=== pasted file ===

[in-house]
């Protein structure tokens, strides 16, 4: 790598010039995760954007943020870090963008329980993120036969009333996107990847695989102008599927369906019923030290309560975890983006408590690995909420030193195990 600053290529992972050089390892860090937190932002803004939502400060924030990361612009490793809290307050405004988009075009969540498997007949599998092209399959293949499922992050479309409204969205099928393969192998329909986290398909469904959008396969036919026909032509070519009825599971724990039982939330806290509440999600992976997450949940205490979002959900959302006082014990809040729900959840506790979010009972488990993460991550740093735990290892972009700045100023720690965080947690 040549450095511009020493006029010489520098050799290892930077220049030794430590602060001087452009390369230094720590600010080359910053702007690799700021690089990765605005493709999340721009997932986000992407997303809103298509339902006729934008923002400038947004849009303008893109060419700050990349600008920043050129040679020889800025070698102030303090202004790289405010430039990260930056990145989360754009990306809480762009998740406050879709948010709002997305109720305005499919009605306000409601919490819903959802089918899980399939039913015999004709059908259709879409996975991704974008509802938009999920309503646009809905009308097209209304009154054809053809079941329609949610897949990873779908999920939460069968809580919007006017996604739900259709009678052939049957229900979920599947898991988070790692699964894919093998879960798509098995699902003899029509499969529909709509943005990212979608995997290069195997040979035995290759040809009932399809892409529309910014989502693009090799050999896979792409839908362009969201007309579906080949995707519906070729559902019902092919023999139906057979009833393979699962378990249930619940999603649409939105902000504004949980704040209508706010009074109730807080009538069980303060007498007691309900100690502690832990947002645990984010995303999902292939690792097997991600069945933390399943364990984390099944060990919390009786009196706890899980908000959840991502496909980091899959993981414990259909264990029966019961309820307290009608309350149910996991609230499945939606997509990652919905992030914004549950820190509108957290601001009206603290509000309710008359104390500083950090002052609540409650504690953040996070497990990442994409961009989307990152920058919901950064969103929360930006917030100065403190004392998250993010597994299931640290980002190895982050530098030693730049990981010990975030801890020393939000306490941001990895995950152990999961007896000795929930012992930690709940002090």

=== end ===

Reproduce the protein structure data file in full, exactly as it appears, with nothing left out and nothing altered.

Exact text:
[in-house]
């Protein structure tokens, strides 16, 4: 790598010039995760954007943020870090963008329980993120036969009333996107990847695989102008599927369906019923030290309560975890983006408590690995909420030193195990 600053290529992972050089390892860090937190932002803004939502400060924030990361612009490793809290307050405004988009075009969540498997007949599998092209399959293949499922992050479309409204969205099928393969192998329909986290398909469904959008396969036919026909032509070519009825599971724990039982939330806290509440999600992976997450949940205490979002959900959302006082014990809040729900959840506790979010009972488990993460991550740093735990290892972009700045100023720690965080947690 040549450095511009020493006029010489520098050799290892930077220049030794430590602060001087452009390369230094720590600010080359910053702007690799700021690089990765605005493709999340721009997932986000992407997303809103298509339902006729934008923002400038947004849009303008893109060419700050990349600008920043050129040679020889800025070698102030303090202004790289405010430039990260930056990145989360754009990306809480762009998740406050879709948010709002997305109720305005499919009605306000409601919490819903959802089918899980399939039913015999004709059908259709879409996975991704974008509802938009999920309503646009809905009308097209209304009154054809053809079941329609949610897949990873779908999920939460069968809580919007006017996604739900259709009678052939049957229900979920599947898991988070790692699964894919093998879960798509098995699902003899029509499969529909709509943005990212979608995997290069195997040979035995290759040809009932399809892409529309910014989502693009090799050999896979792409839908362009969201007309579906080949995707519906070729559902019902092919023999139906057979009833393979699962378990249930619940999603649409939105902000504004949980704040209508706010009074109730807080009538069980303060007498007691309900100690502690832990947002645990984010995303999902292939690792097997991600069945933390399943364990984390099944060990919390009786009196706890899980908000959840991502496909980091899959993981414990259909264990029966019961309820307290009608309350149910996991609230499945939606997509990652919905992030914004549950820190509108957290601001009206603290509000309710008359104390500083950090002052609540409650504690953040996070497990990442994409961009989307990152920058919901950064969103929360930006917030100065403190004392998250993010597994299931640290980002190895982050530098030693730049990981010990975030801890020393939000306490941001990895995950152990999961007896000795929930012992930690709940002090």